Second successful testing of tactical missile

Published February 1, 2019
Tactical ballistic missile Nasr being test-fired on Thursday.
Tactical ballistic missile Nasr being test-fired on Thursday.

ISLAMABAD: The army on Thursday announced the second successful testing of tactical ballistic missile Nasr in a week, this time confirming the manoeuvring capabilities of the missile.

“The 2nd phase of this exercise was aimed at testing the extreme in-flight manoeuvrability, including the end-flight manoeuvrability; capable of defeating, by assured penetration, any currently available BMD system in our neighbourhood or any other system under procurement/development,” the Inter-Services Public Relations said in a statement.

In the latest tests, the missile was fired in single shots. A feature of the Jan 24 tests was firing of the missile in a salvo of four.

The Nasr has a 70-kilometre range and is said to possess high precision, and the ability of in-flight manoeuvrability. Because of its short range, lower trajectory and capability to manoeuvre, it is believed to be ideally suited to defeat India’s planned ballistic missile defence system.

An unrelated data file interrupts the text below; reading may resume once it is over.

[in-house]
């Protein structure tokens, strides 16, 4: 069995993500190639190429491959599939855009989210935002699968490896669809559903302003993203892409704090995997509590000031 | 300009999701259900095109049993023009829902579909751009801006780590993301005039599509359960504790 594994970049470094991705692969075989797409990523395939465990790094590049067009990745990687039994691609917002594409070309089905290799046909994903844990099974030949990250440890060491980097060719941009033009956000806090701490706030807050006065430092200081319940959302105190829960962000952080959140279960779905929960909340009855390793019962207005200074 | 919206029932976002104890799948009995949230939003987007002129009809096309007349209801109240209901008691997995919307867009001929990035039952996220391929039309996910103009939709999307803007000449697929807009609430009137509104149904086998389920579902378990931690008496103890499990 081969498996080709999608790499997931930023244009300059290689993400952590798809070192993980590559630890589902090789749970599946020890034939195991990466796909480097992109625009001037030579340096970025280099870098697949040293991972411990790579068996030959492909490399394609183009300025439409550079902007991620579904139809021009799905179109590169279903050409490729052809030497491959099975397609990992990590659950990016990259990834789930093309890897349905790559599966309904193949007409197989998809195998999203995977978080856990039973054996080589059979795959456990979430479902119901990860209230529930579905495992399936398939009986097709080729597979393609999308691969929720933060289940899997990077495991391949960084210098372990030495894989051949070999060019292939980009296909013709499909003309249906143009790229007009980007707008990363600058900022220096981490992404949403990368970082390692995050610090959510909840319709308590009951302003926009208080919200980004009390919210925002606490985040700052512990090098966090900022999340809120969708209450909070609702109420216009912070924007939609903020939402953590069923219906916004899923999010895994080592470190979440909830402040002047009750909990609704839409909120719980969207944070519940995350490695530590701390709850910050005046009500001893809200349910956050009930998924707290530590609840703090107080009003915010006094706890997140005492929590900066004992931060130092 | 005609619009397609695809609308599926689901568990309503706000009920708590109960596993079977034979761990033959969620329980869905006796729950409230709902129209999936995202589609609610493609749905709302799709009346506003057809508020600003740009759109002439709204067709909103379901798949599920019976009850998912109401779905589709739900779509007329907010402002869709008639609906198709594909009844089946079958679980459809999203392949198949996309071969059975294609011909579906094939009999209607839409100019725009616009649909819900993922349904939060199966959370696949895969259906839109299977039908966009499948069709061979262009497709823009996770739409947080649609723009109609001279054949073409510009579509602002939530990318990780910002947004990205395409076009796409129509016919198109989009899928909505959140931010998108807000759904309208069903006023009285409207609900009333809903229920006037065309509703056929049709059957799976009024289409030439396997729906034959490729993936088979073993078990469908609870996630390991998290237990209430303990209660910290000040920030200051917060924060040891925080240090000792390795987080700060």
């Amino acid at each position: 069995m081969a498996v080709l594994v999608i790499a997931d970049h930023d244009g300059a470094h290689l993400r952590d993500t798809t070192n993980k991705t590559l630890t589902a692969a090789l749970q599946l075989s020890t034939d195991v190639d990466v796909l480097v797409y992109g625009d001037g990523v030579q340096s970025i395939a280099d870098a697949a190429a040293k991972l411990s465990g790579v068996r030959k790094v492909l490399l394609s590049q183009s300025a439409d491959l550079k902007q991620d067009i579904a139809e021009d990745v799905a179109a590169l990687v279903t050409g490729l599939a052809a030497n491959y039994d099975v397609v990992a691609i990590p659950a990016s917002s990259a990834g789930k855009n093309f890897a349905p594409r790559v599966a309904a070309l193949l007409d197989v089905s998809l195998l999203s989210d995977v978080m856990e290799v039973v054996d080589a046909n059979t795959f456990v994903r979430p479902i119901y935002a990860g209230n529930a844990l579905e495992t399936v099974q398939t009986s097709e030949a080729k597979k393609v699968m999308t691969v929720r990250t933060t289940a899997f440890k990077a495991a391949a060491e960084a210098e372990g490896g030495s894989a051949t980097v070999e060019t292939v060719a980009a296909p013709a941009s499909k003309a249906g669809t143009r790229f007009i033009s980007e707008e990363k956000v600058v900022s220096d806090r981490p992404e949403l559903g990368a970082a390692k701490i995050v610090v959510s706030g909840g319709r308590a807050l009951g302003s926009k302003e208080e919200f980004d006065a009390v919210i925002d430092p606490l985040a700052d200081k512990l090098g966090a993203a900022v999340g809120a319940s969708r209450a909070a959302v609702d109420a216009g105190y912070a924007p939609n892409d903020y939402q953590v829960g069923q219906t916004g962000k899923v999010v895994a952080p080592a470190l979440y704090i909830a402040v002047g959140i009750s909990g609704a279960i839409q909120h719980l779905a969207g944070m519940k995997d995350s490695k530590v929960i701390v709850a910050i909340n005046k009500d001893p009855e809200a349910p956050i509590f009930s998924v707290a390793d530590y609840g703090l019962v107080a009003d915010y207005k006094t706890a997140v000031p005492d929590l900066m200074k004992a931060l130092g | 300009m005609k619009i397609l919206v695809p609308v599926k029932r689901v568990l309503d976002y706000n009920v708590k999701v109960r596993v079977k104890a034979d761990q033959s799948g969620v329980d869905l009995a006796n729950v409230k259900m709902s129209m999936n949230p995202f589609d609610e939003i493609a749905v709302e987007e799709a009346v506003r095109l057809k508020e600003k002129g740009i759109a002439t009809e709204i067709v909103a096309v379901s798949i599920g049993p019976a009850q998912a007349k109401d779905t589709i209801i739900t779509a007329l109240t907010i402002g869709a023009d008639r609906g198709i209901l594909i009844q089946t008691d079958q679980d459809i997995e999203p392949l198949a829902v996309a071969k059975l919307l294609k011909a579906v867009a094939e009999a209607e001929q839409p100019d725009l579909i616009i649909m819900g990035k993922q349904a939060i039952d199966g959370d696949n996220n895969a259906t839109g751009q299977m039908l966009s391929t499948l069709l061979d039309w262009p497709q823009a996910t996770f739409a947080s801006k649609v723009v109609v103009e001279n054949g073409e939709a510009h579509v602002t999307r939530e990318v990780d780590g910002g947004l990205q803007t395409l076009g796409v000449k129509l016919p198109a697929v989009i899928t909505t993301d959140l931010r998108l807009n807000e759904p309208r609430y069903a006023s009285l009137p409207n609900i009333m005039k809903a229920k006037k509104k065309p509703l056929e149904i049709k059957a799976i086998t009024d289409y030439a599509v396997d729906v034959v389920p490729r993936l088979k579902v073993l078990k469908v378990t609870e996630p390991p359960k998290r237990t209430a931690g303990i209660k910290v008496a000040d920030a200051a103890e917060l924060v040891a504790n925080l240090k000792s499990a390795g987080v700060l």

The weapon system was inducted into Pakistan’s strategic arsenal in 2017 and its first training launch was held in July 2017.

Army Chief Gen Qamar Bajwa had on that occasion said: “Nasr has put cold water on cold start.”

Nasr was developed in response to India’s cold start doctrine, whose existence was officially confirmed by Indian Army Chief Gen Bipin Rawat.

The tactical nuclear weapon system, it is said, is meant to deny space to India for conventional conflict below the nuclear threshold. Nasr, it is claimed, achieved its deterrence effect even before its formal induction.

Notwithstanding Pakis­tan’s assertions that Nasr is a “weapon of peace”, its detractors have criticised its development and claimed that it could lower the threshold of nuclear use. Critics also fear about its security.

Nasr’s latest tests have come at a time when India is struggling with the testing of its new tactical surface-to-surface missile Pralay. The test has been rescheduled a number of times.

The tests on Thursday were witnessed, among others, by Gen Zubair Mahmood Hayat, Chair­man of the Joint Chiefs of Staff, director general of the Strategic Plans Division, and commander of the Army Strategic Forces Command.

Gen Hayat said the tests marked another milestone of national significance towards Pakistan’s strategic deterrence capability.

He praised the professional attributes and dedicated efforts of all concerned which made the successful testing of the weapon system possible.

The president and prime minister along with services chiefs congratulated the scientists, engineers and the participating troops on the successful testing of the missile.

Published in Dawn, February 1st, 2019

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